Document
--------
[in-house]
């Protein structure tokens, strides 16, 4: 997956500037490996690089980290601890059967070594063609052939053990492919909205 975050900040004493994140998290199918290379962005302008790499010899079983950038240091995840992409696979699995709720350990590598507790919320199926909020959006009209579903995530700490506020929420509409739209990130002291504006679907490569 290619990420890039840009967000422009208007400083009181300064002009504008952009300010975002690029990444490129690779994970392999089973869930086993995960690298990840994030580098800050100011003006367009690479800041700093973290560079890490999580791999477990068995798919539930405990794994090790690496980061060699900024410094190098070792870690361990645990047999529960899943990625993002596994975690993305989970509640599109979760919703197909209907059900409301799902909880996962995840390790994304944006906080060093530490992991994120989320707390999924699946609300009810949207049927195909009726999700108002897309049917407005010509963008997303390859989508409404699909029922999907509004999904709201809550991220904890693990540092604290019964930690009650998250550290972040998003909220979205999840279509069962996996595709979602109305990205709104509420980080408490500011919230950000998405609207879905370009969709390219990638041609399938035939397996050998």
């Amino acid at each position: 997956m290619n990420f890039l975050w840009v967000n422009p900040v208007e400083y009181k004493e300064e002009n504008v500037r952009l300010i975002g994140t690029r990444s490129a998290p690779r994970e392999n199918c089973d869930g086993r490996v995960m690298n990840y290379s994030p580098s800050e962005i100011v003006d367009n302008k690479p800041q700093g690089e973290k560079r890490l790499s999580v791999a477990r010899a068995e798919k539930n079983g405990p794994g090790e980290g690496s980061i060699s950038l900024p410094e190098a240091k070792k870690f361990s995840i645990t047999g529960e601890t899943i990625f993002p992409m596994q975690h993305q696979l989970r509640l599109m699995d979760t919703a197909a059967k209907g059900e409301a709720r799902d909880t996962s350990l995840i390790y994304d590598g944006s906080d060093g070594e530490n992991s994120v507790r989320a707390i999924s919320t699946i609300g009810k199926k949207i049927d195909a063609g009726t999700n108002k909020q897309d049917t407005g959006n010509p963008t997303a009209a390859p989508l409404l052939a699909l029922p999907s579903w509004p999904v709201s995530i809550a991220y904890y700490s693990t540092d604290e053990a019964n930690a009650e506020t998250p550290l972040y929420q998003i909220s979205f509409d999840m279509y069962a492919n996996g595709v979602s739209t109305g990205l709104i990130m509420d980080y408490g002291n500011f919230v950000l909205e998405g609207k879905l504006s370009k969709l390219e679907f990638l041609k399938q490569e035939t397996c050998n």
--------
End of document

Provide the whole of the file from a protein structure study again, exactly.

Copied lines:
[in-house]
């Protein structure tokens, strides 16, 4: 997956500037490996690089980290601890059967070594063609052939053990492919909205 975050900040004493994140998290199918290379962005302008790499010899079983950038240091995840992409696979699995709720350990590598507790919320199926909020959006009209579903995530700490506020929420509409739209990130002291504006679907490569 290619990420890039840009967000422009208007400083009181300064002009504008952009300010975002690029990444490129690779994970392999089973869930086993995960690298990840994030580098800050100011003006367009690479800041700093973290560079890490999580791999477990068995798919539930405990794994090790690496980061060699900024410094190098070792870690361990645990047999529960899943990625993002596994975690993305989970509640599109979760919703197909209907059900409301799902909880996962995840390790994304944006906080060093530490992991994120989320707390999924699946609300009810949207049927195909009726999700108002897309049917407005010509963008997303390859989508409404699909029922999907509004999904709201809550991220904890693990540092604290019964930690009650998250550290972040998003909220979205999840279509069962996996595709979602109305990205709104509420980080408490500011919230950000998405609207879905370009969709390219990638041609399938035939397996050998």
């Amino acid at each position: 997956m290619n990420f890039l975050w840009v967000n422009p900040v208007e400083y009181k004493e300064e002009n504008v500037r952009l300010i975002g994140t690029r990444s490129a998290p690779r994970e392999n199918c089973d869930g086993r490996v995960m690298n990840y290379s994030p580098s800050e962005i100011v003006d367009n302008k690479p800041q700093g690089e973290k560079r890490l790499s999580v791999a477990r010899a068995e798919k539930n079983g405990p794994g090790e980290g690496s980061i060699s950038l900024p410094e190098a240091k070792k870690f361990s995840i645990t047999g529960e601890t899943i990625f993002p992409m596994q975690h993305q696979l989970r509640l599109m699995d979760t919703a197909a059967k209907g059900e409301a709720r799902d909880t996962s350990l995840i390790y994304d590598g944006s906080d060093g070594e530490n992991s994120v507790r989320a707390i999924s919320t699946i609300g009810k199926k949207i049927d195909a063609g009726t999700n108002k909020q897309d049917t407005g959006n010509p963008t997303a009209a390859p989508l409404l052939a699909l029922p999907s579903w509004p999904v709201s995530i809550a991220y904890y700490s693990t540092d604290e053990a019964n930690a009650e506020t998250p550290l972040y929420q998003i909220s979205f509409d999840m279509y069962a492919n996996g595709v979602s739209t109305g990205l709104i990130m509420d980080y408490g002291n500011f919230v950000l909205e998405g609207k879905l504006s370009k969709l390219e679907f990638l041609k399938q490569e035939t397996c050998n």